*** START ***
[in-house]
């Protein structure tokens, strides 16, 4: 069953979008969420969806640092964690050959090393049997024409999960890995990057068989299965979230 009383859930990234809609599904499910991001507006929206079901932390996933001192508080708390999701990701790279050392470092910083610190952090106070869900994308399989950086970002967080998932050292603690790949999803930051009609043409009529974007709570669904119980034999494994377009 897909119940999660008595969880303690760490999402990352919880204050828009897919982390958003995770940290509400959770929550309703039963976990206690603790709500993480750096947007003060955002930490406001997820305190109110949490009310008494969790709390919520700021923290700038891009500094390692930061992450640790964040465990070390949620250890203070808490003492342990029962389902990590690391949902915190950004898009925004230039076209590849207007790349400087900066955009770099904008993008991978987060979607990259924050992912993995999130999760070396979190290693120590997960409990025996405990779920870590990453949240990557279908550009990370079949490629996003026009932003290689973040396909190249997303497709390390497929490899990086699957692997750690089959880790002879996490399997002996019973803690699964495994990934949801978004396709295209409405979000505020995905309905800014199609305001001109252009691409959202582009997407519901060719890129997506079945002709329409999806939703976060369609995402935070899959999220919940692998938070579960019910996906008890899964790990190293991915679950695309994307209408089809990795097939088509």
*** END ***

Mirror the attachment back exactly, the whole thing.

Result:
[in-house]
């Protein structure tokens, strides 16, 4: 069953979008969420969806640092964690050959090393049997024409999960890995990057068989299965979230 009383859930990234809609599904499910991001507006929206079901932390996933001192508080708390999701990701790279050392470092910083610190952090106070869900994308399989950086970002967080998932050292603690790949999803930051009609043409009529974007709570669904119980034999494994377009 897909119940999660008595969880303690760490999402990352919880204050828009897919982390958003995770940290509400959770929550309703039963976990206690603790709500993480750096947007003060955002930490406001997820305190109110949490009310008494969790709390919520700021923290700038891009500094390692930061992450640790964040465990070390949620250890203070808490003492342990029962389902990590690391949902915190950004898009925004230039076209590849207007790349400087900066955009770099904008993008991978987060979607990259924050992912993995999130999760070396979190290693120590997960409990025996405990779920870590990453949240990557279908550009990370079949490629996003026009932003290689973040396909190249997303497709390390497929490899990086699957692997750690089959880790002879996490399997002996019973803690699964495994990934949801978004396709295209409405979000505020995905309905800014199609305001001109252009691409959202582009997407519901060719890129997506079945002709329409999806939703976060369609995402935070899959999220919940692998938070579960019910996906008890899964790990190293991915679950695309994307209408089809990795097939088509």